A group of astronomers from the University of Birmingham, in the United Kingdom, announces the discovery of an ordinary black hole in a galaxy located very far away from the Milky Way. The low-mass object belongs to a very rare category, of which not many members are known.
This black hole also represents the farthest object of its class ever discovered. It is located about 12 million light-years away from Earth, in the galaxy Centaurus. Its location was recently revealed by an international collaboration of researchers.
In order to study the distant object, the team had to analyze its X-ray emissions, which are produced by the environment around such structures. Most black holes feature an accretion disk around them, which is made up of materials that are about to pass through the event horizon.
Inside these disks, intense friction causes matter to heat up to millions of degrees, thus releasing large amounts of radiation in jet plumes. These can be identified by telescopes such as the NASA Chandra X-ray Observatory (CXO), Space
According to the data the team collected on the Centaurus A black hole thus far, it would appear that the object is currently in the final stages of an outburst, and also that it is part of a binary system. Its companion is a stable star.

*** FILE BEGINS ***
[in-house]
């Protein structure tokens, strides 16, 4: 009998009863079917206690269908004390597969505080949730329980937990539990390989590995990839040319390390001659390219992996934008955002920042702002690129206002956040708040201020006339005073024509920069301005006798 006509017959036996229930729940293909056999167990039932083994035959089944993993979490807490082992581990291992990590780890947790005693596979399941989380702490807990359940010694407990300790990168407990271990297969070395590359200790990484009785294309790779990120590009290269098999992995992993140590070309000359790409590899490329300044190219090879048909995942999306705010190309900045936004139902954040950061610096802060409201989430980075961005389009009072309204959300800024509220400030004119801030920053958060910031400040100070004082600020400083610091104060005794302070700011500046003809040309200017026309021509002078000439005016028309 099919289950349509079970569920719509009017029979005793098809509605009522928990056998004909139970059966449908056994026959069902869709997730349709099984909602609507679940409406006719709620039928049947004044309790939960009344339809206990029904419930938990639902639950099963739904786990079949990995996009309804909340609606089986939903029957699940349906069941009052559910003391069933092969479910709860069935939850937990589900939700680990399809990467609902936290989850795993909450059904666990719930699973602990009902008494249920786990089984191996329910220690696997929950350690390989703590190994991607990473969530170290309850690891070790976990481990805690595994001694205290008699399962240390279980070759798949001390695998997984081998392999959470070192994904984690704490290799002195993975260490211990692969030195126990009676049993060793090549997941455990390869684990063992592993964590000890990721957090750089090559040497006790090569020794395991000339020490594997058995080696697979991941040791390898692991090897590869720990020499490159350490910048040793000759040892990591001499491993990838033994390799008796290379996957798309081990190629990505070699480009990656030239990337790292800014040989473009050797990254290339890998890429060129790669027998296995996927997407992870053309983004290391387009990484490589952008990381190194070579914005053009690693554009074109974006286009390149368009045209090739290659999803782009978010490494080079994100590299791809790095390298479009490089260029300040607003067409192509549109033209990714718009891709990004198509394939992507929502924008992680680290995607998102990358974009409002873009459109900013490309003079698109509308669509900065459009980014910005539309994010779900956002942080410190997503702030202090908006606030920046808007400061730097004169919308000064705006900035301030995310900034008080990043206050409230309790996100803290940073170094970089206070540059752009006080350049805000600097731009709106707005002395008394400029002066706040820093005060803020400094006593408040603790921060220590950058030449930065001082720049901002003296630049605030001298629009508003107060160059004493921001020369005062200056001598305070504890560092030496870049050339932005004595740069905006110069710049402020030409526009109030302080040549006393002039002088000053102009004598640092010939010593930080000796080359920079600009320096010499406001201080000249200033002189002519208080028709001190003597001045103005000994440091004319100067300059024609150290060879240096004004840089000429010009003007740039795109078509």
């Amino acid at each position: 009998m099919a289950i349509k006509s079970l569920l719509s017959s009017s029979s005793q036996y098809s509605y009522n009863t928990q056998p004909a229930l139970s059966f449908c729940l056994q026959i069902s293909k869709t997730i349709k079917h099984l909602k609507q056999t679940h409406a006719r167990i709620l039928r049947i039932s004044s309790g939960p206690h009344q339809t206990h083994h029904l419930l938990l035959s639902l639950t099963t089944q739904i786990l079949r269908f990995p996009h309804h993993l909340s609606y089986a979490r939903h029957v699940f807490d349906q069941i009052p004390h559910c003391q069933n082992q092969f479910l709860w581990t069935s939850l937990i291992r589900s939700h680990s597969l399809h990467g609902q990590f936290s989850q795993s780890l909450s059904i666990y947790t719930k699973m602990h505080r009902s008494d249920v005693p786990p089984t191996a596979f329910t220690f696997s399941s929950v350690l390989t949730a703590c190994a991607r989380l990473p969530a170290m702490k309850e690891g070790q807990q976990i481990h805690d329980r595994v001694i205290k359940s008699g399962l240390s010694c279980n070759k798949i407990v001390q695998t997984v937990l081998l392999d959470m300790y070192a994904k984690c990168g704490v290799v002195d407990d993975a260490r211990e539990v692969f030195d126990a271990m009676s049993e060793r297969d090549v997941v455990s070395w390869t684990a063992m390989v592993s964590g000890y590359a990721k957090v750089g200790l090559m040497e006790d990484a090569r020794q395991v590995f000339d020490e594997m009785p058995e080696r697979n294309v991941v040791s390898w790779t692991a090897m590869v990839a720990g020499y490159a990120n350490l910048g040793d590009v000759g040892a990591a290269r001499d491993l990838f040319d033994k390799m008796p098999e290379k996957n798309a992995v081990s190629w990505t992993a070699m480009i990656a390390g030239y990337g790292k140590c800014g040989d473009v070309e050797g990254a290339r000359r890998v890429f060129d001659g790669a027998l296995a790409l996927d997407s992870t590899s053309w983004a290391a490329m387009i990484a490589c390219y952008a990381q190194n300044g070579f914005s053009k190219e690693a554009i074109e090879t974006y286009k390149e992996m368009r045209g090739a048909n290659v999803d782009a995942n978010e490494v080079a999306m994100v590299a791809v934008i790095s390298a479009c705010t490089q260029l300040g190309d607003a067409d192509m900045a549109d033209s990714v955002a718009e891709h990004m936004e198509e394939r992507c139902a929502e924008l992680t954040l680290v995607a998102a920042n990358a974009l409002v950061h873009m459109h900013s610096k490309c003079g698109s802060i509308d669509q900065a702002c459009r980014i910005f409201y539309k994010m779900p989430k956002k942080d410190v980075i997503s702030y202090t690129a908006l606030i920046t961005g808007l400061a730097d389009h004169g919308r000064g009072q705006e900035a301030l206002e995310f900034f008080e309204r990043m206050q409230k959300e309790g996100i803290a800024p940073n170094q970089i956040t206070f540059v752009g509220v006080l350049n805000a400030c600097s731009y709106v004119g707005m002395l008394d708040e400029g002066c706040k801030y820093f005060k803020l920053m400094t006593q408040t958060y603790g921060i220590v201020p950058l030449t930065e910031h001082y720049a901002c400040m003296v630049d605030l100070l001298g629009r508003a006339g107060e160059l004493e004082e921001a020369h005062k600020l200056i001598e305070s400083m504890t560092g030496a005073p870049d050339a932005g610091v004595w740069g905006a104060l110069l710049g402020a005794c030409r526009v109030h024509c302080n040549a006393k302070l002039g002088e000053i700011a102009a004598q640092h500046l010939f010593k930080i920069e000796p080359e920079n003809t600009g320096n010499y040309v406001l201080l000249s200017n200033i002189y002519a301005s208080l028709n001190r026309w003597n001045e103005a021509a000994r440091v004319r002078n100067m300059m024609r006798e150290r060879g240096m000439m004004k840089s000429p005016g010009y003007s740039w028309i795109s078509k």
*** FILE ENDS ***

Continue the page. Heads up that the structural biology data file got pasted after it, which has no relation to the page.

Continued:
“So far we've struggled to find many ordinary black holes in other galaxies, even though we know they are there. To confirm (or refute) our understanding of the evolution of stars we need to search for these objects, despite the difficulty of detecting them at large distances,” says Mark Burke.
He is a graduate student at the University of Birmingham, and a member of the research team. Burke will present the findings this week, at the UK-Germany National Astronomy Meeting, in Manchester.
Harvard-Smithsonian Center for Astrophysics (CfA) astronomer Ralph Kraft led the international collaboration behind the new work, of which Burke was also a part. The group compiled a set of 6 images of Centaurus A, each of which was about 100,000 seconds long.
Studies such as this one have great implications for the way we understand the evolution of the Universe, galaxies, stars, black holes and so on.
“If it turns out that black holes are either much rarer or much more common in other galaxies than in our own it would be a big challenge to some of the basic ideas that underpin astronomy,” Burke concludes.